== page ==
EARTHFALL: Chapter 2
Here’s a sneak peek of part of Chapter 2 from the upcoming novel, Earthfall. Usual disclaimers apply: this is rough stuff, may be substantially changed prior to publication, might even be killed entirely…though I kind of doubt that last one.
Publication news: My editor bailed because he had enlisted in the Army (he became an MI guy), and his long-awaited MOS slot opened up. As such, Earthfall is being picked up by another editor, but she won’t be able to spool up on it for a week or so. After that, there will be some back-and-forth, as there usually is in these things, so it won’t be released in ebook format until at least the second week in February. But it’s close! I just have to make sure the release doesn’t coincide with the premiere of the new season of The Walking Dead, otherwise no one will notice.
Major General Martin Benchley sat behind his desk and paged through the series of consumption reports on his tablet, reading them without even really seeing them. After years of doing so, he knew what the base’s usual rhythms were, what readings were wrong, and what consumables were being wasted. It was not unusual for him to operate on autopilot. But when he realized he’d scrolled through to the end of the document without retaining anything, he knew he would be revisiting the data once again. Benchley sighed and rubbed his eyes. Other senior officers might have been content to review the executive summary and sign off but, as the commanding general of Harmony Base, he didn’t have that luxury. If something went wrong or if some vital resource was being squandered, he was the last line of defense. His position mandated that he always remain vigilant—no matter what.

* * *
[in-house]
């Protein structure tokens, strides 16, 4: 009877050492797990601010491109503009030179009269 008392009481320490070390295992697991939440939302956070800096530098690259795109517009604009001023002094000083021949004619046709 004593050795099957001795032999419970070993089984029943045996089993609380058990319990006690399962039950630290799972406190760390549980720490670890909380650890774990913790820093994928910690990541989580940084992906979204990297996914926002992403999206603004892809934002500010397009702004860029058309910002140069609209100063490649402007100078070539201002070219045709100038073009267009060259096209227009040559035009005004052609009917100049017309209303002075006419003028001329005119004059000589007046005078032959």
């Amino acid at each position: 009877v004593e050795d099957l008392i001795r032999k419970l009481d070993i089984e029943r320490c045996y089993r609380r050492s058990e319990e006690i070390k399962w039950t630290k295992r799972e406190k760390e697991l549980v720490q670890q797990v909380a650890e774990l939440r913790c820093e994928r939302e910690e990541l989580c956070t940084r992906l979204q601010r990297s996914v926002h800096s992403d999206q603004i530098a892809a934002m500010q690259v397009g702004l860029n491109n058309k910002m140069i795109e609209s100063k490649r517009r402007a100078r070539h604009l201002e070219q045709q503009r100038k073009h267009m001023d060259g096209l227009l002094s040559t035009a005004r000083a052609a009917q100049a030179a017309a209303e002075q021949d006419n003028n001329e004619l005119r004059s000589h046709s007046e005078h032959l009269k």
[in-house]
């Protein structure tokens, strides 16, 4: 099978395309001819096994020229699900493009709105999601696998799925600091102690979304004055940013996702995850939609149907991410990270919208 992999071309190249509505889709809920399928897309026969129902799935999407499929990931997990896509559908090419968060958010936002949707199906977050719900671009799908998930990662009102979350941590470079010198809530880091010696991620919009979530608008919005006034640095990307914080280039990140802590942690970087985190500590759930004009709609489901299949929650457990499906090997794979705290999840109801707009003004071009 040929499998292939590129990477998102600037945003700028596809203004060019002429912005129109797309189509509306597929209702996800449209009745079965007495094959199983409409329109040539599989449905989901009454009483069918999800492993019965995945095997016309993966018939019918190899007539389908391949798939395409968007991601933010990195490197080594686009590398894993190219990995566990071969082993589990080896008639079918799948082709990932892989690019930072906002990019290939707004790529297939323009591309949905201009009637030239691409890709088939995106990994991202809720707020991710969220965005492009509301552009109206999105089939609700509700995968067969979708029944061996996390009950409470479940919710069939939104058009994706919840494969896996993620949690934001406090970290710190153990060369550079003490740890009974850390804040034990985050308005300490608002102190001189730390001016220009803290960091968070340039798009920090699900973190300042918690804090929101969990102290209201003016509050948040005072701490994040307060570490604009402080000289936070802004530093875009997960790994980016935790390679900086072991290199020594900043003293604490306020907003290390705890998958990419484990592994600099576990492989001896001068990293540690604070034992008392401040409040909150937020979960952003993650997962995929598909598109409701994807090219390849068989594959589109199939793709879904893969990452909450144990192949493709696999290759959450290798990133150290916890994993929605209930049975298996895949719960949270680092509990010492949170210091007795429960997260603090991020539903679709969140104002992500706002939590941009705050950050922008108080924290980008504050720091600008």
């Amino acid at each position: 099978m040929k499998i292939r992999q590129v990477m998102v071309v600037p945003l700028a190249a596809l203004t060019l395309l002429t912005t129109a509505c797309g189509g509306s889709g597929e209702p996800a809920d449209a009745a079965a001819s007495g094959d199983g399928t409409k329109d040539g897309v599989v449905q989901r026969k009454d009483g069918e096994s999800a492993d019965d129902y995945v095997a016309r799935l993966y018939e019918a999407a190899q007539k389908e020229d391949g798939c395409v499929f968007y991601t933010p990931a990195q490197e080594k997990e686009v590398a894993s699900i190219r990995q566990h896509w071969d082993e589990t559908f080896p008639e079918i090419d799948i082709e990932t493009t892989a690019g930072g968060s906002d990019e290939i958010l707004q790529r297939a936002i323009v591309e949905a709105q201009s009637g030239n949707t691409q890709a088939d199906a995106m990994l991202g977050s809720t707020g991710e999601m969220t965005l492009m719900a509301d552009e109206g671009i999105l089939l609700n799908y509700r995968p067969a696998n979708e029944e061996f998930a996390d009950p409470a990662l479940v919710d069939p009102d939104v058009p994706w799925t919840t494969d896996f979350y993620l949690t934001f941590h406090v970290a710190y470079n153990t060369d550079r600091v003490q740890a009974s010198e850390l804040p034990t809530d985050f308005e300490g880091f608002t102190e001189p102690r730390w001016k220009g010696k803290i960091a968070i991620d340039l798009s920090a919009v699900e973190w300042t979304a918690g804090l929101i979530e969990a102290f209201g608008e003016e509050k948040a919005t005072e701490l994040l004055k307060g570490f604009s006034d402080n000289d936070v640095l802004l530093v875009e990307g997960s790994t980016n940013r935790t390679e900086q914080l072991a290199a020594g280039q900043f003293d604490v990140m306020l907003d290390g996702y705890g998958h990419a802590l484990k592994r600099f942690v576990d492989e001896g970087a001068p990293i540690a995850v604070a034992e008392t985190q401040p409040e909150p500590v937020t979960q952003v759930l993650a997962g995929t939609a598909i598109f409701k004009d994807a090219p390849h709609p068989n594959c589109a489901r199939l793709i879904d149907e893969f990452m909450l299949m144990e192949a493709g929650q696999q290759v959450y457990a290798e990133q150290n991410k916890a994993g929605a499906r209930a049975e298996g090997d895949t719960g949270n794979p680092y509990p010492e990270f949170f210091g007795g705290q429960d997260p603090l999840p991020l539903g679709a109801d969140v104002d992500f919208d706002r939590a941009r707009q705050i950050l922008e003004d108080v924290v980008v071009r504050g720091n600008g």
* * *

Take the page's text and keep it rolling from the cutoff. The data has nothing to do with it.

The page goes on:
He regarded the array of flat screen displays that adorned the wall opposite his desk. He could view any common area inside the base from his office, everything from the engineering spaces to the dining facilities to the corridor outside. He had watched the arrival of SCEV Four on one of those very monitors. The dusty rig had made a gutsy run for the elevator despite a last-second mechanical glitch, even though procedure mandated they shut down and wait out the deadly tempest before trying to gain entry to the base. He’d already heard from Colonel Walters, the eternally dissatisfied head of the vehicle maintenance area, who’d ranted for some time about the fact that Andrews was obviously disregarding procedure and putting his crew and their precious, thirty-seven million dollar Self-Contained Exploration Vehicle at extreme risk. Benchley shut Walters down as gently as he could. While he was essentially correct—Benchley himself had mandated that procedures be followed to the letter, as they might be the only thing standing between life and certain death—the fact of the matter was, the general was eager to get his hands on the SCEV team’s report. They had concluded the first long-range reconnaissance survey of the central United States since the Sixty Minute War, and Benchley was not alone in wanting to discover what they had learned.